Preparing for a major home renovation is like making any other financial decision – it requires a plan with realistic expectations and built-in contingencies just in case things don't go exactly as planned, experts say.
"You need to plan and you should also probably plan for things turning out to be more expensive than you expect," said Richard Goyder, vice-president of personal lending at the Royal Bank of Canada.
"No project survives first contact with reality … you start ripping things out and discover problems you didn't know about."
Fardid Biglar, a partner at Toronto firm BiglarKinyan Design, says homeowners need to be honest about what they want to do and what they can afford.
"It is important to talk about what your expectations are and keep the budget in mind as well when you are talking about that," Mr. Biglar said.
A good designer or architect, he says, will be able to determine whether a budget is sufficient or not and explain what can be accomplished within a set amount.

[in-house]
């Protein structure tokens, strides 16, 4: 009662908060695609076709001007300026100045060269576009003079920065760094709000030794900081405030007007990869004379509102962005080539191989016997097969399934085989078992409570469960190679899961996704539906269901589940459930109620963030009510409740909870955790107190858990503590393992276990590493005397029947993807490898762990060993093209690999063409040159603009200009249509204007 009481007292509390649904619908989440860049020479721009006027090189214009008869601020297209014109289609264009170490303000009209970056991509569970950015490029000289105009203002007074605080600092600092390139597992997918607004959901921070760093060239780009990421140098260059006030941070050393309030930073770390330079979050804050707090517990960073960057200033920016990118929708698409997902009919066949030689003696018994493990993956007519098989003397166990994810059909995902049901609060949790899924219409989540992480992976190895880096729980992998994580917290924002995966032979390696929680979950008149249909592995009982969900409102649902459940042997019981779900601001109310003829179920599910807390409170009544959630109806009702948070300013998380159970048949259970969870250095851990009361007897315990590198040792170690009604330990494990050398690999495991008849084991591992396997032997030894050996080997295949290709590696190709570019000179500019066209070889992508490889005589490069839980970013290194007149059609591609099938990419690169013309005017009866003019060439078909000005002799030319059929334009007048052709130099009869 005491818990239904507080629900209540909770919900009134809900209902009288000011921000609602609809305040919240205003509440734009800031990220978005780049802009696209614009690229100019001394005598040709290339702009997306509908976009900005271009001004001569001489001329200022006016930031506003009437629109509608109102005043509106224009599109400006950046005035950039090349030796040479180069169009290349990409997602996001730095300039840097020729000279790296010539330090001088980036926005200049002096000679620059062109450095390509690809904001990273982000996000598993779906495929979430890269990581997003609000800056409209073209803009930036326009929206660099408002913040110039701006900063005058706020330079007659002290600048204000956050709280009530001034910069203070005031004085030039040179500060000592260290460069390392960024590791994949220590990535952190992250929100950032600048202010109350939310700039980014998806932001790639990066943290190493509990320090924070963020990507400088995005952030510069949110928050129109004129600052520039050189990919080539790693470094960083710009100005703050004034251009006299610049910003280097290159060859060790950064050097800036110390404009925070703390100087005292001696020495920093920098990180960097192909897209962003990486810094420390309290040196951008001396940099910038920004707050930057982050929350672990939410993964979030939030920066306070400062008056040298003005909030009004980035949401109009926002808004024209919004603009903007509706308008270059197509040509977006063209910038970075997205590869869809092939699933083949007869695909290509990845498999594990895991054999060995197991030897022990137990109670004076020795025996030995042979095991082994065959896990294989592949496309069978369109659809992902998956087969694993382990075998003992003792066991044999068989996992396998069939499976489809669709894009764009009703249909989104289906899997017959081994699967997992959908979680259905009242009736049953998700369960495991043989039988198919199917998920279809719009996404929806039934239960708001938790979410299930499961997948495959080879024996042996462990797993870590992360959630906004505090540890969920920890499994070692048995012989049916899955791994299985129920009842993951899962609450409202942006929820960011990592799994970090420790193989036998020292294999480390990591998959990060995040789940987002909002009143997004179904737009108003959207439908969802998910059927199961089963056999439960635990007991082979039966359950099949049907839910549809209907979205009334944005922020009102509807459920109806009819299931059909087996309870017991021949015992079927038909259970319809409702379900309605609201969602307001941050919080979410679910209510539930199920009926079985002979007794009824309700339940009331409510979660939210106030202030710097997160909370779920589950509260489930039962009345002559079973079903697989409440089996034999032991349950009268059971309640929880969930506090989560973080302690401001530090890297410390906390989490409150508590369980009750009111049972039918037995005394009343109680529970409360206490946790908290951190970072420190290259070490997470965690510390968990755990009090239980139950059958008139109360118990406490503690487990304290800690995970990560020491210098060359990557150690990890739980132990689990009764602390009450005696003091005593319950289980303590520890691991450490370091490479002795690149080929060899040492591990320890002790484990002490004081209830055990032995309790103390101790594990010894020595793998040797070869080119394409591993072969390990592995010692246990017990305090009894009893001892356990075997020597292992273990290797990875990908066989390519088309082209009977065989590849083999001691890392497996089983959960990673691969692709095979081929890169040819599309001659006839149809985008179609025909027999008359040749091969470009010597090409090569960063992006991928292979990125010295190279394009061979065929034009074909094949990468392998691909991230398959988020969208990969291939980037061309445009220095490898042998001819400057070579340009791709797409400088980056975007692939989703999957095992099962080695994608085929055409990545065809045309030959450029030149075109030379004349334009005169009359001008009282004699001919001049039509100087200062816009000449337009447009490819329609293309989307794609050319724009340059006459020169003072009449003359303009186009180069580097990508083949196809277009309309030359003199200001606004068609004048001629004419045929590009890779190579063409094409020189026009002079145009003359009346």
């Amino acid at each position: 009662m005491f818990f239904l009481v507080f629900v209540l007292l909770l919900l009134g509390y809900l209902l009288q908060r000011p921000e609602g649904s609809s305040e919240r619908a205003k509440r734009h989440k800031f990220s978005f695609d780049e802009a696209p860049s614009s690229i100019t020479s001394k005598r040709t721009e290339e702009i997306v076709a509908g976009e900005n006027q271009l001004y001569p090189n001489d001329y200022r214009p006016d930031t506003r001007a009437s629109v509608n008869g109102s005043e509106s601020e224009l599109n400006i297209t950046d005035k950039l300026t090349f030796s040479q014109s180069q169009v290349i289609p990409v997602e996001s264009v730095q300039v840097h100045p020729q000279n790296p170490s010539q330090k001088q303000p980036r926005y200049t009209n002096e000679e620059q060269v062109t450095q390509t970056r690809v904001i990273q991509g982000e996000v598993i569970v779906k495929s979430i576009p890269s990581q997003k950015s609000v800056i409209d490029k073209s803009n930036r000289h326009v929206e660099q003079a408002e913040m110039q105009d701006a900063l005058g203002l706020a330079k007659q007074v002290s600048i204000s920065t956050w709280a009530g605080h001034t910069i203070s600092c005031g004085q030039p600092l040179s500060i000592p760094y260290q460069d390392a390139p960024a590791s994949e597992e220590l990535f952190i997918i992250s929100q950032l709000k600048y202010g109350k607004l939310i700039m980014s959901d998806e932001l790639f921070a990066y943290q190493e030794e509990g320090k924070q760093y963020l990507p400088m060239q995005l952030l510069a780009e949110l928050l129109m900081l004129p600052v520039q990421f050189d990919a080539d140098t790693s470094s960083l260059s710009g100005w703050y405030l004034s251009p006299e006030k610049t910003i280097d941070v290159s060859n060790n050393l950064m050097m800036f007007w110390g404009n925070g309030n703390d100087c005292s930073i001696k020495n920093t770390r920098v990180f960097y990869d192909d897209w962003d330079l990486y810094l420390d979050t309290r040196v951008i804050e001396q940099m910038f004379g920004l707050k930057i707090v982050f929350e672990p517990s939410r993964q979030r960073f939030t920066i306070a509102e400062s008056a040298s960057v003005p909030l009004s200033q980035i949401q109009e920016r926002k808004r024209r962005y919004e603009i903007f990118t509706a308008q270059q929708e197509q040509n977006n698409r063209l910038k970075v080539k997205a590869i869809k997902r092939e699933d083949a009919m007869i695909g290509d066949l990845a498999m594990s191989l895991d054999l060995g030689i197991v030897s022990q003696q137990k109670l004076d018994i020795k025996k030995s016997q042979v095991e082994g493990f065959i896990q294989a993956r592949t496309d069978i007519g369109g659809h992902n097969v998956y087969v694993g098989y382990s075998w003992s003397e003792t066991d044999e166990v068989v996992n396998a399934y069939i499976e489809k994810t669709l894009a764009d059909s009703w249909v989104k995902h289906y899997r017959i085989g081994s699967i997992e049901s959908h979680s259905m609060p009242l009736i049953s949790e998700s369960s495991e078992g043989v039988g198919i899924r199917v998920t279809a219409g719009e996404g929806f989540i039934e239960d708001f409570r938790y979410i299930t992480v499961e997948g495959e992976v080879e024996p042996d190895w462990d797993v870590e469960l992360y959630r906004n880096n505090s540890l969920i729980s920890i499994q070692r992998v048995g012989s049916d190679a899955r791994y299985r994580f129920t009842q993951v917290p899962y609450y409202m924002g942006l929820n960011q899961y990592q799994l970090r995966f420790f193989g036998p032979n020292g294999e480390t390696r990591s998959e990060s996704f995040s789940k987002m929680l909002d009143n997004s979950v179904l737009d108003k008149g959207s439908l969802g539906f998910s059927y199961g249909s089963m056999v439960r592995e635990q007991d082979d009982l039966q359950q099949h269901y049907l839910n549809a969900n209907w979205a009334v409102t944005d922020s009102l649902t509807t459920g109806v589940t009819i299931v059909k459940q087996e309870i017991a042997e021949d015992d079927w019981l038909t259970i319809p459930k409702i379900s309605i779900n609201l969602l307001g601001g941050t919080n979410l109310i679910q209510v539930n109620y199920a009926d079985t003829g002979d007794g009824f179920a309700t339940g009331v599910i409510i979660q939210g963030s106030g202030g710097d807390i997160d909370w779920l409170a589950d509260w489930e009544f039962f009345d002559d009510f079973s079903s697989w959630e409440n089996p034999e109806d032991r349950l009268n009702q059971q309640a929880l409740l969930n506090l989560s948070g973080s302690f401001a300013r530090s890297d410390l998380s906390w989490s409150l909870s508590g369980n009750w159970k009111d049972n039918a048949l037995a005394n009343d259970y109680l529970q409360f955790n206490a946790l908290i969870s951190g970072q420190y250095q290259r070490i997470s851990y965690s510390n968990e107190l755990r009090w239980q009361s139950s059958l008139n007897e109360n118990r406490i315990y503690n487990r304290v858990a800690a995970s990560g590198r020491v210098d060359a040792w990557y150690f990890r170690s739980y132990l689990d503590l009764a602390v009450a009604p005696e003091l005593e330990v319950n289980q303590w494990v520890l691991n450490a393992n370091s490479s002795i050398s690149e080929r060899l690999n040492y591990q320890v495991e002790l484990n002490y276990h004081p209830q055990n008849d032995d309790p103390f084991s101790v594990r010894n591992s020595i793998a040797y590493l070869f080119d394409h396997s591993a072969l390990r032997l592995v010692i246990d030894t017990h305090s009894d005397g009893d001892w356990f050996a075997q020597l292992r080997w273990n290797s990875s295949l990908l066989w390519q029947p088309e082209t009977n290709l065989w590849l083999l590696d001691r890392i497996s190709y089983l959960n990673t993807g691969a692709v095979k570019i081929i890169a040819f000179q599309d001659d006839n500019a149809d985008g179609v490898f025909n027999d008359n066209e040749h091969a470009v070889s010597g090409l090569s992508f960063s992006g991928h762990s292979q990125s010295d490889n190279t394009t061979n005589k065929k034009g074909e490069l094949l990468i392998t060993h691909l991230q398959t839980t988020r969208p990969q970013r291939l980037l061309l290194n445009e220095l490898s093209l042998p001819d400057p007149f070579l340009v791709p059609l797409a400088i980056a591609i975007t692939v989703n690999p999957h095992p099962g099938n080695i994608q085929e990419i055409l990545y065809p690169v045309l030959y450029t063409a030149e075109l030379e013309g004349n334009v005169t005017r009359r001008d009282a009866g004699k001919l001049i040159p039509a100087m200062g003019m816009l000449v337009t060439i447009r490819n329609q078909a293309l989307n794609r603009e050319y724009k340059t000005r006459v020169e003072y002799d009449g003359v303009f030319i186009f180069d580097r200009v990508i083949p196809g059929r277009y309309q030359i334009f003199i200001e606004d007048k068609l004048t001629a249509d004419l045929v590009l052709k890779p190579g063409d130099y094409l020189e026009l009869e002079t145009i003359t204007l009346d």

In addition to routine reference checks, Mr. Biglar says homeowners should try to see previous work done by any potential designer or contractor and compare it with their own expectations, as one person's idea of what constitutes a "high-end" renovation may vary greatly from another's.
"It is important to see someone's project and make sure the work that they do – that they claim to be high-end for example – is in line with their expectations," he says.
Mr. Biglar says renovating a house can become like a full-time job for a homeowner, as the number of decisions that need to be made pile up, so having a good architect, designer or contractor is key.
RBC's Mr. Goyder says a home equity line of credit is often the cheapest form of borrowing to finance a renovation, but unsecured lines of credit and personal loans may also considered.
But whatever type of borrowing, he says it's important to have a plan to repay it and have the cash flow to make that happen. With the Bank of Canada eyeing the possibility of raising rates, the prime rate at the country's big banks could also rise, taking with them the rates charged to lines of credit.